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- What Every Parent Wants to Know About Childhood OCD
- Ask an Expert: Obsessive Compulsive Disorder
- Obsessive-Compulsive Disorders: Tips for Parents
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Ask an Expert: Obsessive Compulsive Disorder
The Pediatric Anxiety Research Center specializes in anxiety disorders and behavioral therapy. Psychologists Jennifer Freeman, PhD and Abbe Garcia, PhD, offer information about Obsessive Compulsive Disorder (OCD).
OCD is a disorder of the brain and behavior. It involves both obsessions and compulsions, which take a lot of time and get in the way of important activities.
Research suggests that OCD runs in families. Having a first degree relative with OCD and/or a tic disorder places one at higher risk of having OCD. Kids as young as 4 or 5 years of age can develop OCD. Research suggests that age 10 is a particularly common time for OCD symptoms to begin. Among those people who are genetically predisposed, stressful life events are often associated with the onset and/or worsening of symptoms.
OCD can only be diagnosed by trained professionals. They will look for three things:
- The person has obsessions.
- He or she does compulsive behaviors.
- The obsessions and compulsions take a lot of time and get in the way of important activities the person values (working, going to school, etc.)
Obsessions and Compulsions
Obsessions are thoughts, images, or impulses that occur over and over again and feel out of a person’s control. Abbe Garcia, PhD, describes obsessions as "unwanted, repetitive thoughts, images or impulses that come with uncomfortable feelings, such as fear, disgust, doubt, or a feeling that things have to be done in a way that is "just right."
Compulsions are repetitive behaviors or thoughts that a person engages in to neutralize, counteract, or make their obsessions go away. "People with OCD realize this is only a temporary solution," says Jennifer Freeman, PhD, "but without a better way to cope, they rely on the compulsion as a temporary escape."
Not all repetitive behaviors or “rituals” are compulsions. Bedtime routines, religious practices, and learning a new skill involve repeating an activity over and over again, but are usually a welcomed part of daily life. A person suffering from OCD finds obsessive thoughts disturbing and unwanted, and they usually know they don't make sense.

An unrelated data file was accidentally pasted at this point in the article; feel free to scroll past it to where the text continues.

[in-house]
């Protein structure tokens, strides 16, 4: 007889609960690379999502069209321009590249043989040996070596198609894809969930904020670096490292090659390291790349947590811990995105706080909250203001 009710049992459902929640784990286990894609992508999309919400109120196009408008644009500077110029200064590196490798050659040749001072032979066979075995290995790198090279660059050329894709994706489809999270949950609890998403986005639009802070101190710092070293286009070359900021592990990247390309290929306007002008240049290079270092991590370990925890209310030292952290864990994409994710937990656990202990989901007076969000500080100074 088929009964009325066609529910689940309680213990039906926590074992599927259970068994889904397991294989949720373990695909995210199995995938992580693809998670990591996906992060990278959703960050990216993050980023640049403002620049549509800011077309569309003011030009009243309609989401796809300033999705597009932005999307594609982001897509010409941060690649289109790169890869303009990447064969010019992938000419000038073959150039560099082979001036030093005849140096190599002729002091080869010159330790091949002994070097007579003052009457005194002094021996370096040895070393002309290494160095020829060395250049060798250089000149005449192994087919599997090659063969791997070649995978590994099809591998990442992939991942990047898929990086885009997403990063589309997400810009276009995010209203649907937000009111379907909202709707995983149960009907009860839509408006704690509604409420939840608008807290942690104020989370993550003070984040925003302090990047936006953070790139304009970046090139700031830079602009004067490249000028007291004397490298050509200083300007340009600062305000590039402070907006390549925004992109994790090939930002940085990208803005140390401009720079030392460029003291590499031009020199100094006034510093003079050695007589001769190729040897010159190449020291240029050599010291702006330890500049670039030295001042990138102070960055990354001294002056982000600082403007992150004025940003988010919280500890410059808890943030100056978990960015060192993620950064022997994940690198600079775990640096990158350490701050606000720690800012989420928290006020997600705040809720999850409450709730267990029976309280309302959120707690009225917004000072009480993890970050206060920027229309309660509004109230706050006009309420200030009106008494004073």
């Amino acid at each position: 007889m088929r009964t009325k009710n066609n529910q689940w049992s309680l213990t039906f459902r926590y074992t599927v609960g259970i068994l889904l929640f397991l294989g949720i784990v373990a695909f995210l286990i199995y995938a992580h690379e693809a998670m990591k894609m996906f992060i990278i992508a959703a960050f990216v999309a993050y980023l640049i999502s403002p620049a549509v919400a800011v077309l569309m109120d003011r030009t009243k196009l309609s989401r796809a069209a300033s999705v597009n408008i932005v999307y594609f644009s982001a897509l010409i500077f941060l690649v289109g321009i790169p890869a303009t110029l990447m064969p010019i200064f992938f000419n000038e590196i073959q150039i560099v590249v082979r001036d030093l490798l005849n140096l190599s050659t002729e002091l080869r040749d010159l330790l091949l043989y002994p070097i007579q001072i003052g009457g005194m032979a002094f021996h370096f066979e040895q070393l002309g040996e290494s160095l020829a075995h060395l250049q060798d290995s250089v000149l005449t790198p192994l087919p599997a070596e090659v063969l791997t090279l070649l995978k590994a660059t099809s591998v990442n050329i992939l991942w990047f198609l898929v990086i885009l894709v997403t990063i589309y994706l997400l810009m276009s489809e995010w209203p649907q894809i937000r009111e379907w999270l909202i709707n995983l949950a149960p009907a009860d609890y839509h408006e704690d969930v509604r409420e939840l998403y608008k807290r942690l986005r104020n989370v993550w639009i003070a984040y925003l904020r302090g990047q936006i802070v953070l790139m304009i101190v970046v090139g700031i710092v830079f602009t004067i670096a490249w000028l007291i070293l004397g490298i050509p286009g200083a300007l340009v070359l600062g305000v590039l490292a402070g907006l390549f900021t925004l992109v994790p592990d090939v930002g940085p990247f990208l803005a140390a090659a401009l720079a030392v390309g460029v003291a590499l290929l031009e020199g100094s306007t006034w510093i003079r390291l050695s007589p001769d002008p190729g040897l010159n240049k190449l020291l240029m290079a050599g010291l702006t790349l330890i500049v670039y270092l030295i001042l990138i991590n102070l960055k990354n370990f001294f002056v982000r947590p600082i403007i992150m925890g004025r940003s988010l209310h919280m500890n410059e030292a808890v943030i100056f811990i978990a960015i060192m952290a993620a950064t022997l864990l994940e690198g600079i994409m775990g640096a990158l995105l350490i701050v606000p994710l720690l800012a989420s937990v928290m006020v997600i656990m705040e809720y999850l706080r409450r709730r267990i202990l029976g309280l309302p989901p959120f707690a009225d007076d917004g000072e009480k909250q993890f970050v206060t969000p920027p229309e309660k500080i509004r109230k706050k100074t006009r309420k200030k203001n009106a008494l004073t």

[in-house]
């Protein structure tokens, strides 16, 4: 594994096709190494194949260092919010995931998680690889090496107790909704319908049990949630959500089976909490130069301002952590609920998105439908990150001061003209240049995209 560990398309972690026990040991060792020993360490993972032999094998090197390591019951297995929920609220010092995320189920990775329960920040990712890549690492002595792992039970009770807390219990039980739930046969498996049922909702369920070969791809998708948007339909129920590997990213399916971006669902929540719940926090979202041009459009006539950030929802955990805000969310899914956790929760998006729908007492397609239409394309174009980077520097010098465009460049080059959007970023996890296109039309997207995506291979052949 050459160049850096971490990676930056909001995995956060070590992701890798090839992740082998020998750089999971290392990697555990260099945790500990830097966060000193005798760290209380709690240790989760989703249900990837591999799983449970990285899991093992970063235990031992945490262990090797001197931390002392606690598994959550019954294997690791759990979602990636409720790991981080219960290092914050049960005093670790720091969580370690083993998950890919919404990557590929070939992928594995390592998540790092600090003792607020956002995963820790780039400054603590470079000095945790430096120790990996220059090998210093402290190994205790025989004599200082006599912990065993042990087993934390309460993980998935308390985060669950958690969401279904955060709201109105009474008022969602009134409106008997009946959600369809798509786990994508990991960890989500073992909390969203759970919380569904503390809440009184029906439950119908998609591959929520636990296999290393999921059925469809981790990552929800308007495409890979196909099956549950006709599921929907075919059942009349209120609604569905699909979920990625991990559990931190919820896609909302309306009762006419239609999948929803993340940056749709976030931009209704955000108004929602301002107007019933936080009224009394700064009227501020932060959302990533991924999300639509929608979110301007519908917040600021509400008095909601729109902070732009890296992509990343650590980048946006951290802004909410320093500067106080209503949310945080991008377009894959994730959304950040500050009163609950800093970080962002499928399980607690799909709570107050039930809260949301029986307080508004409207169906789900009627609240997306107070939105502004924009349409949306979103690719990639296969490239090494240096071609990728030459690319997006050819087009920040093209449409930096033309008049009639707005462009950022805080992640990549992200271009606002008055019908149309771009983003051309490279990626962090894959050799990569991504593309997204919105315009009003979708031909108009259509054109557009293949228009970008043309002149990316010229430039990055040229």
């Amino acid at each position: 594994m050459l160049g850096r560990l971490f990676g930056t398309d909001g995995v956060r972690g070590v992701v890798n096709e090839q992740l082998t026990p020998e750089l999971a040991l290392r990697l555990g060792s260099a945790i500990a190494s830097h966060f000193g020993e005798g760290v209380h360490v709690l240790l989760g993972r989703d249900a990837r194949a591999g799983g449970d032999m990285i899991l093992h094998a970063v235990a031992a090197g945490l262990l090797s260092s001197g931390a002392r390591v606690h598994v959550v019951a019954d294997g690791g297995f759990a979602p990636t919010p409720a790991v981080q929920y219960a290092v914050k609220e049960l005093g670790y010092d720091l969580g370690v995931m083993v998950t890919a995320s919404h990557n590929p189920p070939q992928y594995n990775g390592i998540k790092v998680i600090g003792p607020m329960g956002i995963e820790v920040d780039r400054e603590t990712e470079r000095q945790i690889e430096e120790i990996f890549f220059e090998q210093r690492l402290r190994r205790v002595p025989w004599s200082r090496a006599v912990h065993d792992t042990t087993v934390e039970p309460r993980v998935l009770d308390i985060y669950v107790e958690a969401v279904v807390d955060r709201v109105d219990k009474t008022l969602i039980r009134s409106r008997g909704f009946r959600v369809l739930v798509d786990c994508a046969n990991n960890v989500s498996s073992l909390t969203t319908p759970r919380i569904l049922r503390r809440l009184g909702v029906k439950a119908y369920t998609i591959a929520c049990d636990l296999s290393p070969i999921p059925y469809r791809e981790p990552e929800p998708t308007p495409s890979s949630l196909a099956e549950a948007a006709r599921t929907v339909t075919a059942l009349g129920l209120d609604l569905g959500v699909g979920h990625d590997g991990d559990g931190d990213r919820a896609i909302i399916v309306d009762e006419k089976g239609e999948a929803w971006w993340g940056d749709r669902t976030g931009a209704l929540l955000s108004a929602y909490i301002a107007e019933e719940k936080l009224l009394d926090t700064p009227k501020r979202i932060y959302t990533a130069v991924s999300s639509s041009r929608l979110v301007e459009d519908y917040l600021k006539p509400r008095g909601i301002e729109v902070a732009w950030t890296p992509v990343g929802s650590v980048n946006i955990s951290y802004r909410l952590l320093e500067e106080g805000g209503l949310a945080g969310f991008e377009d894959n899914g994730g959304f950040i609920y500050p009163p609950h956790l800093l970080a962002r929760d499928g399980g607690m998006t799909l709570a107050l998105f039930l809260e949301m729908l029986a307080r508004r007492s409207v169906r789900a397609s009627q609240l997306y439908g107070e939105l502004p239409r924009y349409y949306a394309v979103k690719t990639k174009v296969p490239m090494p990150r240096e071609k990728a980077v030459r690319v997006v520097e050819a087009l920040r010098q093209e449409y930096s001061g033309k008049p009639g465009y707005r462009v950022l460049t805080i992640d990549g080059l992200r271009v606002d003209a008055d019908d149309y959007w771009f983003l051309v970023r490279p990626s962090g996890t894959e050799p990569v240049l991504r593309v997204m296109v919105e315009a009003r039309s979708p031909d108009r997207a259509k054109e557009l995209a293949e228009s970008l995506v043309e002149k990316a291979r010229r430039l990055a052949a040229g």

- Fears about germs and/or contamination
- Worries about harm coming to self or loved ones
- Worries about losing things
- Avoidance of situations that trigger obsessions
- Excessive washing of hands and arranging objects
- Repeating routine activities
- Reassurance seeking
Effective Treatments for OCD
"Cognitive behavior therapy (CBT) and medication treatment with a class of medicines called serotonin reuptake inhibitors (SRIs) have empirical support as efficacious treatments for pediatric OCD," says Garcia. "For mild to moderate symptoms, starting with CBT alone is a good first step. For moderate to severe illness CBT in combination with medication is likely to produce the best results."
CBT is made up of a large group of therapy strategies. The most effective strategy for OCD is called “exposure and response prevention”. This is the same type of treatment used for adults with OCD. “Exposure” refers to facing the thoughts, images, objects and situations that make the child anxious. Response prevention is the part of the treatment in which the child makes a choice to not engage in the compulsive behavior and to continue to make the commitment to not give in and do ritual until there is a drop in the child’s anxiety. The drop in the anxiety that happens when a person stays exposed and prevents the compulsive response is called habituation.
"There have been three large, randomized, controlled efficacy studies of treatments for youth with OCD, which is where the treatment recommendations just mentioned derive from," says Freeman. "In addition to treatment studies, there are also ongoing studies of the brain circuitry involved in OCD as well as studies to identify the specific genes that are involved in OCD transmission."